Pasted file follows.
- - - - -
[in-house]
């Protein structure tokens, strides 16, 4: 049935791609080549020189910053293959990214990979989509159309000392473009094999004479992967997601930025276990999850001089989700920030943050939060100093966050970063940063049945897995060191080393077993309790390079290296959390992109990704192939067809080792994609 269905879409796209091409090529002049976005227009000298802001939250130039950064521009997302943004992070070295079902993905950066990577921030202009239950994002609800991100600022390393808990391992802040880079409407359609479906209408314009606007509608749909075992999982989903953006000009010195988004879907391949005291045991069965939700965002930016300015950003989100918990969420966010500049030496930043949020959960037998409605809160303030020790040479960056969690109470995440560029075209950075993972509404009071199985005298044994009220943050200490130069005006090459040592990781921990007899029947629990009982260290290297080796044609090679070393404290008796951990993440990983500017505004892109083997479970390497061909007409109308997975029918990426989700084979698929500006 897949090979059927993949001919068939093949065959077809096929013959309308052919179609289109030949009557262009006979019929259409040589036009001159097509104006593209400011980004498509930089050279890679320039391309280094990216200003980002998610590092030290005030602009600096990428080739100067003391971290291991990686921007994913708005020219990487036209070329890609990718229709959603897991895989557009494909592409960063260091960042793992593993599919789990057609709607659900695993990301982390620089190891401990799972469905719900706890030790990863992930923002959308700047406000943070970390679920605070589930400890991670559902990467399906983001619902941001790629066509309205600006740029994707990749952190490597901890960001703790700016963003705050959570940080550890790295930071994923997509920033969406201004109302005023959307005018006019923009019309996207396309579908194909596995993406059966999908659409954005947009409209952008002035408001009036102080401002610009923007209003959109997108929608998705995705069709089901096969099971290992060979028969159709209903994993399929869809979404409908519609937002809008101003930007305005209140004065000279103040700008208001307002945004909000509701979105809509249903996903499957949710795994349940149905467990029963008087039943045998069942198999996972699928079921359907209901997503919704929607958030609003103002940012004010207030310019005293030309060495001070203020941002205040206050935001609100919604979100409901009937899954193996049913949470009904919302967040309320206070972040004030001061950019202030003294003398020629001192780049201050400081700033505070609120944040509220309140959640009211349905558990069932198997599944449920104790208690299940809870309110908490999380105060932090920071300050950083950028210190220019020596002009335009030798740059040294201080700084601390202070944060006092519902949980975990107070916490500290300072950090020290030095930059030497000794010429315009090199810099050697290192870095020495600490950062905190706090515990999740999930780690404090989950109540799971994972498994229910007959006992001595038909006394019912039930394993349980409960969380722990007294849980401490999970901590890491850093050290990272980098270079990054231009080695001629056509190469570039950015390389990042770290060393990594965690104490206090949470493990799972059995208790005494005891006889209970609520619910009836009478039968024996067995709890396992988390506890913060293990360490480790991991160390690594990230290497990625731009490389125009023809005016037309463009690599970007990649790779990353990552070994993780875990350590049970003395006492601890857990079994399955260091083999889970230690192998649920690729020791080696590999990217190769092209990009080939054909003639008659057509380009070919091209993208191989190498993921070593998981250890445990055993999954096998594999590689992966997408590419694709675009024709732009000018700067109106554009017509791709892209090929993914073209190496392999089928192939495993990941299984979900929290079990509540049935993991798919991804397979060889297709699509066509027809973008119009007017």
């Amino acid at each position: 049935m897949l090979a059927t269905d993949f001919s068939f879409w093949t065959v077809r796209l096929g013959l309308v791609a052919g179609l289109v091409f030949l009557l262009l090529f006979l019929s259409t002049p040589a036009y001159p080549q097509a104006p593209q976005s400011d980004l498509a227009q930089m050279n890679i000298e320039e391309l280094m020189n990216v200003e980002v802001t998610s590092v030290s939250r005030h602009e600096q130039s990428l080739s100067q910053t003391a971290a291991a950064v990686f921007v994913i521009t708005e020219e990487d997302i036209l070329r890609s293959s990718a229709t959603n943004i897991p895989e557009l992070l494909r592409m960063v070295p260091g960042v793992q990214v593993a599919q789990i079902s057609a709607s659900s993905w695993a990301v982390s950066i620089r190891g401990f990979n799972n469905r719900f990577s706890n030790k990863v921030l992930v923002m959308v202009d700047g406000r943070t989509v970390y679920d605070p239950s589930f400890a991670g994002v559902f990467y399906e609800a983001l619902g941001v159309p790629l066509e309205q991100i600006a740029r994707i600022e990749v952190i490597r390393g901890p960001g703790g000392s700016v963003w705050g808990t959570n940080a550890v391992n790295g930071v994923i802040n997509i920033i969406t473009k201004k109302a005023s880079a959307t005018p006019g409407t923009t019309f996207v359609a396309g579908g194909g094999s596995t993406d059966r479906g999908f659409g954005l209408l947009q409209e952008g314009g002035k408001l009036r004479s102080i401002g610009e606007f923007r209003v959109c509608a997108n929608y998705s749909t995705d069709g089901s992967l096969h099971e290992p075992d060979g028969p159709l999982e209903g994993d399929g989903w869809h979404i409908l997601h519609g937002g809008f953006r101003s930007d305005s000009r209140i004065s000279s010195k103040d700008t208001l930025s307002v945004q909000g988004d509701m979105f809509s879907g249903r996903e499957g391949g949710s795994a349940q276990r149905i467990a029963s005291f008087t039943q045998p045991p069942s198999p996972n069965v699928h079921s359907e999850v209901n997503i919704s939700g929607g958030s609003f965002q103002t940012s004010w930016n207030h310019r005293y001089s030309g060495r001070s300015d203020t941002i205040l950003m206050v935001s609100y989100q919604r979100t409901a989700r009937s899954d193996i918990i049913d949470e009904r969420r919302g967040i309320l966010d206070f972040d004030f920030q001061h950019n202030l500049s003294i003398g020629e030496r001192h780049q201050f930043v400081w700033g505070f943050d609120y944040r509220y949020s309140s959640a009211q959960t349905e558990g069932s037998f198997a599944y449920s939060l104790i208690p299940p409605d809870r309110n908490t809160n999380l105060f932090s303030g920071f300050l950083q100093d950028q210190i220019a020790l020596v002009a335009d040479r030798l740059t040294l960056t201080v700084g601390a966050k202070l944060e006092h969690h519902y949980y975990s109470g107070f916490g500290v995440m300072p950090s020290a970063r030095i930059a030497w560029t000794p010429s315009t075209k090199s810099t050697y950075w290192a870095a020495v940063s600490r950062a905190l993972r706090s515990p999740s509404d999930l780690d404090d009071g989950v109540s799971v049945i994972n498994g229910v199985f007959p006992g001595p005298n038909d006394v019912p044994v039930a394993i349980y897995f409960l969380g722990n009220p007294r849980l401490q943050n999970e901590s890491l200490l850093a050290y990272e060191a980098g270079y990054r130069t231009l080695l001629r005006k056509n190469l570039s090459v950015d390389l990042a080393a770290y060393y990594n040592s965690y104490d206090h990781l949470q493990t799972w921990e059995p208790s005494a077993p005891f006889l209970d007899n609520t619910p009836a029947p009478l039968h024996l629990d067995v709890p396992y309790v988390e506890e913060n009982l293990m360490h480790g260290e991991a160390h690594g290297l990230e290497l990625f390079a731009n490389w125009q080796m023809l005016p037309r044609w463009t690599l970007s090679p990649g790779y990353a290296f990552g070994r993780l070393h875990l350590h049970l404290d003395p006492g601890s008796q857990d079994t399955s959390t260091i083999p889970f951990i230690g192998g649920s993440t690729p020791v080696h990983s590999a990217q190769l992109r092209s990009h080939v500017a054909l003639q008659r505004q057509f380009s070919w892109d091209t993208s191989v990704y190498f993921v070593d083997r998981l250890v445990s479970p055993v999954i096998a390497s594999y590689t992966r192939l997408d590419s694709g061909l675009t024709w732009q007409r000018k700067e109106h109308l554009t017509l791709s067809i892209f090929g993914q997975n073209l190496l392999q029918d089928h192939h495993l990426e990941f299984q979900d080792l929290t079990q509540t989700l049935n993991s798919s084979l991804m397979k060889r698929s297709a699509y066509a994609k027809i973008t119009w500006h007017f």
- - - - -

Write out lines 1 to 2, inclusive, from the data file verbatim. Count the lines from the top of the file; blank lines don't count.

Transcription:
[in-house]
């Protein structure tokens, strides 16, 4: 049935791609080549020189910053293959990214990979989509159309000392473009094999004479992967997601930025276990999850001089989700920030943050939060100093966050970063940063049945897995060191080393077993309790390079290296959390992109990704192939067809080792994609 269905879409796209091409090529002049976005227009000298802001939250130039950064521009997302943004992070070295079902993905950066990577921030202009239950994002609800991100600022390393808990391992802040880079409407359609479906209408314009606007509608749909075992999982989903953006000009010195988004879907391949005291045991069965939700965002930016300015950003989100918990969420966010500049030496930043949020959960037998409605809160303030020790040479960056969690109470995440560029075209950075993972509404009071199985005298044994009220943050200490130069005006090459040592990781921990007899029947629990009982260290290297080796044609090679070393404290008796951990993440990983500017505004892109083997479970390497061909007409109308997975029918990426989700084979698929500006 897949090979059927993949001919068939093949065959077809096929013959309308052919179609289109030949009557262009006979019929259409040589036009001159097509104006593209400011980004498509930089050279890679320039391309280094990216200003980002998610590092030290005030602009600096990428080739100067003391971290291991990686921007994913708005020219990487036209070329890609990718229709959603897991895989557009494909592409960063260091960042793992593993599919789990057609709607659900695993990301982390620089190891401990799972469905719900706890030790990863992930923002959308700047406000943070970390679920605070589930400890991670559902990467399906983001619902941001790629066509309205600006740029994707990749952190490597901890960001703790700016963003705050959570940080550890790295930071994923997509920033969406201004109302005023959307005018006019923009019309996207396309579908194909596995993406059966999908659409954005947009409209952008002035408001009036102080401002610009923007209003959109997108929608998705995705069709089901096969099971290992060979028969159709209903994993399929869809979404409908519609937002809008101003930007305005209140004065000279103040700008208001307002945004909000509701979105809509249903996903499957949710795994349940149905467990029963008087039943045998069942198999996972699928079921359907209901997503919704929607958030609003103002940012004010207030310019005293030309060495001070203020941002205040206050935001609100919604979100409901009937899954193996049913949470009904919302967040309320206070972040004030001061950019202030003294003398020629001192780049201050400081700033505070609120944040509220309140959640009211349905558990069932198997599944449920104790208690299940809870309110908490999380105060932090920071300050950083950028210190220019020596002009335009030798740059040294201080700084601390202070944060006092519902949980975990107070916490500290300072950090020290030095930059030497000794010429315009090199810099050697290192870095020495600490950062905190706090515990999740999930780690404090989950109540799971994972498994229910007959006992001595038909006394019912039930394993349980409960969380722990007294849980401490999970901590890491850093050290990272980098270079990054231009080695001629056509190469570039950015390389990042770290060393990594965690104490206090949470493990799972059995208790005494005891006889209970609520619910009836009478039968024996067995709890396992988390506890913060293990360490480790991991160390690594990230290497990625731009490389125009023809005016037309463009690599970007990649790779990353990552070994993780875990350590049970003395006492601890857990079994399955260091083999889970230690192998649920690729020791080696590999990217190769092209990009080939054909003639008659057509380009070919091209993208191989190498993921070593998981250890445990055993999954096998594999590689992966997408590419694709675009024709732009000018700067109106554009017509791709892209090929993914073209190496392999089928192939495993990941299984979900929290079990509540049935993991798919991804397979060889297709699509066509027809973008119009007017």